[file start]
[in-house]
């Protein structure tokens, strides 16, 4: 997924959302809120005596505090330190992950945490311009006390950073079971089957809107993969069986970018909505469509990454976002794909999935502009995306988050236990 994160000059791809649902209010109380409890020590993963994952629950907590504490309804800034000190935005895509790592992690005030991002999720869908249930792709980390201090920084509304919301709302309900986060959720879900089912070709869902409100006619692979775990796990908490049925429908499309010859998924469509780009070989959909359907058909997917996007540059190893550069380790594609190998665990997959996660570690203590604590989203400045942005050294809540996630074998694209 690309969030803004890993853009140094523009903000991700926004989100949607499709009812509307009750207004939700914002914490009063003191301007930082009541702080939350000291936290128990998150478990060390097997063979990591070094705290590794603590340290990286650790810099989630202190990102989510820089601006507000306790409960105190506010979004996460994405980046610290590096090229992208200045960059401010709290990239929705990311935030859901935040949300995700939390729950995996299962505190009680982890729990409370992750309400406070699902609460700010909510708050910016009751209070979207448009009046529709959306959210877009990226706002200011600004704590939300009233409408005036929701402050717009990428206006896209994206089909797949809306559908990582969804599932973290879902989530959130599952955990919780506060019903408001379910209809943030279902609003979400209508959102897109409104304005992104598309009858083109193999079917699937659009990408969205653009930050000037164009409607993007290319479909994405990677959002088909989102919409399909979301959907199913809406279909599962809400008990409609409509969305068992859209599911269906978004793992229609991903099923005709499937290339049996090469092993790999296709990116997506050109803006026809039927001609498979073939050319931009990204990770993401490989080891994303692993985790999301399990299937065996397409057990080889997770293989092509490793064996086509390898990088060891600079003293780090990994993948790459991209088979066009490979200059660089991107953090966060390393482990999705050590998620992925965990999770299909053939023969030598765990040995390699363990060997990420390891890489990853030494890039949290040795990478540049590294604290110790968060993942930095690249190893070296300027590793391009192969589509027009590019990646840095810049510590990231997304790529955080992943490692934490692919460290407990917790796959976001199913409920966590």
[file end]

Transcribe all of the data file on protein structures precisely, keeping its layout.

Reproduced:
[in-house]
């Protein structure tokens, strides 16, 4: 997924959302809120005596505090330190992950945490311009006390950073079971089957809107993969069986970018909505469509990454976002794909999935502009995306988050236990 994160000059791809649902209010109380409890020590993963994952629950907590504490309804800034000190935005895509790592992690005030991002999720869908249930792709980390201090920084509304919301709302309900986060959720879900089912070709869902409100006619692979775990796990908490049925429908499309010859998924469509780009070989959909359907058909997917996007540059190893550069380790594609190998665990997959996660570690203590604590989203400045942005050294809540996630074998694209 690309969030803004890993853009140094523009903000991700926004989100949607499709009812509307009750207004939700914002914490009063003191301007930082009541702080939350000291936290128990998150478990060390097997063979990591070094705290590794603590340290990286650790810099989630202190990102989510820089601006507000306790409960105190506010979004996460994405980046610290590096090229992208200045960059401010709290990239929705990311935030859901935040949300995700939390729950995996299962505190009680982890729990409370992750309400406070699902609460700010909510708050910016009751209070979207448009009046529709959306959210877009990226706002200011600004704590939300009233409408005036929701402050717009990428206006896209994206089909797949809306559908990582969804599932973290879902989530959130599952955990919780506060019903408001379910209809943030279902609003979400209508959102897109409104304005992104598309009858083109193999079917699937659009990408969205653009930050000037164009409607993007290319479909994405990677959002088909989102919409399909979301959907199913809406279909599962809400008990409609409509969305068992859209599911269906978004793992229609991903099923005709499937290339049996090469092993790999296709990116997506050109803006026809039927001609498979073939050319931009990204990770993401490989080891994303692993985790999301399990299937065996397409057990080889997770293989092509490793064996086509390898990088060891600079003293780090990994993948790459991209088979066009490979200059660089991107953090966060390393482990999705050590998620992925965990999770299909053939023969030598765990040995390699363990060997990420390891890489990853030494890039949290040795990478540049590294604290110790968060993942930095690249190893070296300027590793391009192969589509027009590019990646840095810049510590990231997304790529955080992943490692934490692919460290407990917790796959976001199913409920966590």